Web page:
The Problem Stated.
Descriptive linguists, in their justifiable anxiety to have a relatively homogeneous body of parole on which to base their study of the language system, tend to rely on idiolects as starting points. Evettually, however, the starting point has to be left behind. An idiolect is after all a point of reference that is extrinsic to the symbolic culture system as such: an idiolect is a biographical accident. With many other languages this does not involve a serious practical limitation. Contemporary standard Hindi-Urdu however, consists of a gamut of intergraded variations that need to be studies together- within a single framework.
This is particularly true of phonology. Here the tolerance of the listeners for variety s very great. Purists who will haggle over points of grammar and vocabulary are cheerfully unaware of the wide variety of pronunciations disguised by uniformities of orthography. The study by Gumperz and Naim, which refuses to concentrate on some single variety and treat it as a separate unit and taken instead all of them together as the unit of study, is therefore a welcome departure. It is, however, only a departune and needs to be followed up. Before we can go into the methodological preliminaries, it is necessary to go over some familiar ground and unsnarl the tangle of labels like Hindi, Urdu, Khari Boli, and the rest.
Hindi-Urdu in its contemporary social-and-geogra-phical setting.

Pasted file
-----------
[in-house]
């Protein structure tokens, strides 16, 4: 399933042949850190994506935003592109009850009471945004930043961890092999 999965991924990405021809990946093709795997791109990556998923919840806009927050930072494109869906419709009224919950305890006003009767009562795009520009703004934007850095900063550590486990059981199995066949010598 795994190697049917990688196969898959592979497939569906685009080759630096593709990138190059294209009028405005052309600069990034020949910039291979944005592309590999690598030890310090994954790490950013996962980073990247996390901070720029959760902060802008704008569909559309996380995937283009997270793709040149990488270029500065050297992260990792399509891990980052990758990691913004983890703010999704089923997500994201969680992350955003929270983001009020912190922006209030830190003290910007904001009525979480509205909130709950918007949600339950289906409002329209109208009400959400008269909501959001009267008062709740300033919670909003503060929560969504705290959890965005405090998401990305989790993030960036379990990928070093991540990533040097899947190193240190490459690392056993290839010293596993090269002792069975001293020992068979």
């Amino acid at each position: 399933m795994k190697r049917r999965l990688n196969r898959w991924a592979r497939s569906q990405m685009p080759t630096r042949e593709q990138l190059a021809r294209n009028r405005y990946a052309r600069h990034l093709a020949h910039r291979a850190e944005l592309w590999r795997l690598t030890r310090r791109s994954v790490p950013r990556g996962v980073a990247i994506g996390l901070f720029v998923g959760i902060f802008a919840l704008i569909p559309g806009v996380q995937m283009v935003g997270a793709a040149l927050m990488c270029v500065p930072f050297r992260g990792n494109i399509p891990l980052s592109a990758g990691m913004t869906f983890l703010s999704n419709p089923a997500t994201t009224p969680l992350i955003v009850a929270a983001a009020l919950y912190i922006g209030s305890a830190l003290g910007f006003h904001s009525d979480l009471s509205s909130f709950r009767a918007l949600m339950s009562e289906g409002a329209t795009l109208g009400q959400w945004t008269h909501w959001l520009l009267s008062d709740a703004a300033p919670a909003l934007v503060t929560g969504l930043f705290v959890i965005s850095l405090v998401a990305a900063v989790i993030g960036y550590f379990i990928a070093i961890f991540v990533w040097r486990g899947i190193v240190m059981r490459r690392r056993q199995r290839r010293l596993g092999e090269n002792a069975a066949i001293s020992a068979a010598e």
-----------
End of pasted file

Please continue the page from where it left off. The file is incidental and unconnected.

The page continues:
If we leave out the Gypsy dialects, Afghoni, Sinhalese, and the Dardic-Kashmiri group, modern Indo-Aryan (or Indic) dialects probably form a dialect continuum (Figure 1) that displayed variations from village to village and from caste-group to caste-group and that exhibits one notable peculiarity. It reenters upon itself, and this results is linguistic discontinuities, which suddenly bring home to us, as were the amount of diversification that the Indo-Aryan subfamily has undergone and the complicated nature of the history of this diversification. This total continuum is farmed out, so to say, among some selection koins that have received the stamp of state recognition and contemporary printed literature. There are Hindi-Urdu, Panjabi, Sindhi, Gujarati Marathi, Oriya, Bengali, Assamese, and Nepali. Barring Hindi-Urdu, each of the rest (as also Kashmiri) has a clearly defined homeland-the area over which the koine dominates coincides with the geographical extension of the dialect-cluster which is the linguistic matrix of that koine. If we say that Bengali, Gujarati, Tamil, and the rest are the regionally “marked” koines of Asia (to use the convenient cover term for India, Pakistan, Nepal, Bhutan, and Ceylon), Hindi-Urdu (or Hirdu as I propose to call it from now on) is, much like its predecessor Sanskrit and its contemporary rival English, the regionally “unmarked” koine of south Asia. When its homeland is defined, it is done negatively as the residual area left by the regionally “marked” koines. This is sometimes called Hindustan or Upper India or, with some inexactitude, North India. When we need some handy ethic name for the people of this area, further excisions are made- namely the Rajasthanis, the Panjabis (Lahnda and Panjab speaker), possibly the Biharis (the state of Bihar includes Magahi and Maithili areas and Maithili areas and a part of the Bhojpuri area), the Paharis (as a vague rubric for Indo-Aeyan and Tibeto-Burman Panjab and Uttar Pradesh), and of course the Tribal or Adivasi groups (in the Malvi, bundeli, Bagheli, Chhattisgarhi, and Magahi areas). For the remainder there is no obvious name. The very artificiality of the terms U.P. (whether the old United Provinces of Agra and Oudh or the new Uttar Pradesh, the “northern region”) and Madhya Pradesh (the “central region” –a descendant not of the ancient Madhya Desh but the British Central Provinces and Central India Agency) is revealing.